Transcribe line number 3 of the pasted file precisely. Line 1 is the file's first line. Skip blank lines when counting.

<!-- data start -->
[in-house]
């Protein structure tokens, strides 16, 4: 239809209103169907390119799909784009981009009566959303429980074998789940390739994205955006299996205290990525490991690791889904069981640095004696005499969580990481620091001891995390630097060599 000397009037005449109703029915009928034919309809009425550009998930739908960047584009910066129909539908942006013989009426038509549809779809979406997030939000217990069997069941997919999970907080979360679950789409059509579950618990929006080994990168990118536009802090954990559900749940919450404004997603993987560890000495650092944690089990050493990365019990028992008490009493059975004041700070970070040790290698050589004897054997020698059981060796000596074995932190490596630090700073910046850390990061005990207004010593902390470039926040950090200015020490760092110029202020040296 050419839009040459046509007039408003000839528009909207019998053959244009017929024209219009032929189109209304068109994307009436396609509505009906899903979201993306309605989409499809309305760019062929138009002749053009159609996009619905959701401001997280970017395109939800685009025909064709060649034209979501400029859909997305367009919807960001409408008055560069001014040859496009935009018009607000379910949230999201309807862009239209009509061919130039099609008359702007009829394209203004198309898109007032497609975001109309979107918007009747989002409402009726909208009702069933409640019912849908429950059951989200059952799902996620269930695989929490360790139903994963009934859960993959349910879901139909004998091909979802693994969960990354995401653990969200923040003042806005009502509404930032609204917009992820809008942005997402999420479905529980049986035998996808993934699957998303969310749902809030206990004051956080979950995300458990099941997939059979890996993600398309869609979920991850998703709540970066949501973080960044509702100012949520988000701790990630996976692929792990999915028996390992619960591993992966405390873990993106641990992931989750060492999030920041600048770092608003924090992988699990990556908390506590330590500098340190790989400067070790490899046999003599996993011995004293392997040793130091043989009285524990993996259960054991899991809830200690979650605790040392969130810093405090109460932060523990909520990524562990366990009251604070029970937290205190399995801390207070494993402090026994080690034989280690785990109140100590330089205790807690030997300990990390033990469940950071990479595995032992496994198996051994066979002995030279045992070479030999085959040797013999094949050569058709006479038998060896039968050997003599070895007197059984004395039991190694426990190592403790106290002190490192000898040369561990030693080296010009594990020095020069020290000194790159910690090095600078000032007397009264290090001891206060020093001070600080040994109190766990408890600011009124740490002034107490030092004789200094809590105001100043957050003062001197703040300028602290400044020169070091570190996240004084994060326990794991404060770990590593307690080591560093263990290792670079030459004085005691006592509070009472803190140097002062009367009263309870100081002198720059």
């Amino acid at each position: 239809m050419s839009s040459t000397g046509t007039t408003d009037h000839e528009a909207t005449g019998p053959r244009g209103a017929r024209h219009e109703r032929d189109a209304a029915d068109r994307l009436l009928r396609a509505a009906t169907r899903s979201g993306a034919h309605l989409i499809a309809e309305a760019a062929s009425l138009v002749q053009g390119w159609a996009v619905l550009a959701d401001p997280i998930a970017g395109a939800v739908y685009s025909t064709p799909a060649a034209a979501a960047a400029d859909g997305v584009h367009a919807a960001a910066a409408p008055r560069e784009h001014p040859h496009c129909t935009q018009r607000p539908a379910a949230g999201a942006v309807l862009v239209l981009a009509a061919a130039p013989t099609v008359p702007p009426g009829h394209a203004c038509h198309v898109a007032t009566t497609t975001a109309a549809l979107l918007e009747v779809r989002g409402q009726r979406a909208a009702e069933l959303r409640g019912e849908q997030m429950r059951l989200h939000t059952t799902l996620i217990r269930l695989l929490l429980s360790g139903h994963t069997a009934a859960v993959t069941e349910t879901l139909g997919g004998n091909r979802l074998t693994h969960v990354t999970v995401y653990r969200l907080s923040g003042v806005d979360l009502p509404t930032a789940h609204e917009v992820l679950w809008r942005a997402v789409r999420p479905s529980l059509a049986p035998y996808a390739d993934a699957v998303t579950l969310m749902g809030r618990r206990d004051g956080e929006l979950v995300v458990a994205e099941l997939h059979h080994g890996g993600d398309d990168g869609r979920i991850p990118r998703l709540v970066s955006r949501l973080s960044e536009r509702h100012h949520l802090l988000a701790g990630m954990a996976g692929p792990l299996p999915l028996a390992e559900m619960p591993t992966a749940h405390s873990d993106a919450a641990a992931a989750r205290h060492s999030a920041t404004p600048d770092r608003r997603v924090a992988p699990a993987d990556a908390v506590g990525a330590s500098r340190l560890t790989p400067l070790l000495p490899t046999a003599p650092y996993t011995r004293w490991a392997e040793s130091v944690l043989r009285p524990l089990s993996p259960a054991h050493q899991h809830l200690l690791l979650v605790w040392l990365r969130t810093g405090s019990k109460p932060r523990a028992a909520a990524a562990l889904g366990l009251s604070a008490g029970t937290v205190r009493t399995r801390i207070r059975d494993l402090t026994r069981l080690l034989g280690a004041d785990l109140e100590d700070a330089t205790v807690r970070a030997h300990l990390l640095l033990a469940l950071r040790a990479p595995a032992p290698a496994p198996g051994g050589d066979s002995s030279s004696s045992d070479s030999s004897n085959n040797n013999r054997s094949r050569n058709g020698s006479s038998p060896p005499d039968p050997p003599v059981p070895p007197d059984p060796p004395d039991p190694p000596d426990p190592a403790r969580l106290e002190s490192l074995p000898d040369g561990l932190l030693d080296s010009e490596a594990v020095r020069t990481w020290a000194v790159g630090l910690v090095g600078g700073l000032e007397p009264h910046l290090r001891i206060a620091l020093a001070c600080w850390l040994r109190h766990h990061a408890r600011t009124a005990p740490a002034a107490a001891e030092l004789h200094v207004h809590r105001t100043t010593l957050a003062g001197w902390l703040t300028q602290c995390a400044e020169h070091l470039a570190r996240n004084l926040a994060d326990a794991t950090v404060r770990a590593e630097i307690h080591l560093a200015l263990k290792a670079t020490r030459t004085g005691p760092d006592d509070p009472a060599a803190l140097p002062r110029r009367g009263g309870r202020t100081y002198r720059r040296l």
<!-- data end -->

């Amino acid at each position: 239809m050419s839009s040459t000397g046509t007039t408003d009037h000839e528009a909207t005449g019998p053959r244009g209103a017929r024209h219009e109703r032929d189109a209304a029915d068109r994307l009436l009928r396609a509505a009906t169907r899903s979201g993306a034919h309605l989409i499809a309809e309305a760019a062929s009425l138009v002749q053009g390119w159609a996009v619905l550009a959701d401001p997280i998930a970017g395109a939800v739908y685009s025909t064709p799909a060649a034209a979501a960047a400029d859909g997305v584009h367009a919807a960001a910066a409408p008055r560069e784009h001014p040859h496009c129909t935009q018009r607000p539908a379910a949230g999201a942006v309807l862009v239209l981009a009509a061919a130039p013989t099609v008359p702007p009426g009829h394209a203004c038509h198309v898109a007032t009566t497609t975001a109309a549809l979107l918007e009747v779809r989002g409402q009726r979406a909208a009702e069933l959303r409640g019912e849908q997030m429950r059951l989200h939000t059952t799902l996620i217990r269930l695989l929490l429980s360790g139903h994963t069997a009934a859960v993959t069941e349910t879901l139909g997919g004998n091909r979802l074998t693994h969960v990354t999970v995401y653990r969200l907080s923040g003042v806005d979360l009502p509404t930032a789940h609204e917009v992820l679950w809008r942005a997402v789409r999420p479905s529980l059509a049986p035998y996808a390739d993934a699957v998303t579950l969310m749902g809030r618990r206990d004051g956080e929006l979950v995300v458990a994205e099941l997939h059979h080994g890996g993600d398309d990168g869609r979920i991850p990118r998703l709540v970066s955006r949501l973080s960044e536009r509702h100012h949520l802090l988000a701790g990630m954990a996976g692929p792990l299996p999915l028996a390992e559900m619960p591993t992966a749940h405390s873990d993106a919450a641990a992931a989750r205290h060492s999030a920041t404004p600048d770092r608003r997603v924090a992988p699990a993987d990556a908390v506590g990525a330590s500098r340190l560890t790989p400067l070790l000495p490899t046999a003599p650092y996993t011995r004293w490991a392997e040793s130091v944690l043989r009285p524990l089990s993996p259960a054991h050493q899991h809830l200690l690791l979650v605790w040392l990365r969130t810093g405090s019990k109460p932060r523990a028992a909520a990524a562990l889904g366990l009251s604070a008490g029970t937290v205190r009493t399995r801390i207070r059975d494993l402090t026994r069981l080690l034989g280690a004041d785990l109140e100590d700070a330089t205790v807690r970070a030997h300990l990390l640095l033990a469940l950071r040790a990479p595995a032992p290698a496994p198996g051994g050589d066979s002995s030279s004696s045992d070479s030999s004897n085959n040797n013999r054997s094949r050569n058709g020698s006479s038998p060896p005499d039968p050997p003599v059981p070895p007197d059984p060796p004395d039991p190694p000596d426990p190592a403790r969580l106290e002190s490192l074995p000898d040369g561990l932190l030693d080296s010009e490596a594990v020095r020069t990481w020290a000194v790159g630090l910690v090095g600078g700073l000032e007397p009264h910046l290090r001891i206060a620091l020093a001070c600080w850390l040994r109190h766990h990061a408890r600011t009124a005990p740490a002034a107490a001891e030092l004789h200094v207004h809590r105001t100043t010593l957050a003062g001197w902390l703040t300028q602290c995390a400044e020169h070091l470039a570190r996240n004084l926040a994060d326990a794991t950090v404060r770990a590593e630097i307690h080591l560093a200015l263990k290792a670079t020490r030459t004085g005691p760092d006592d509070p009472a060599a803190l140097p002062r110029r009367g009263g309870r202020t100081y002198r720059r040296l």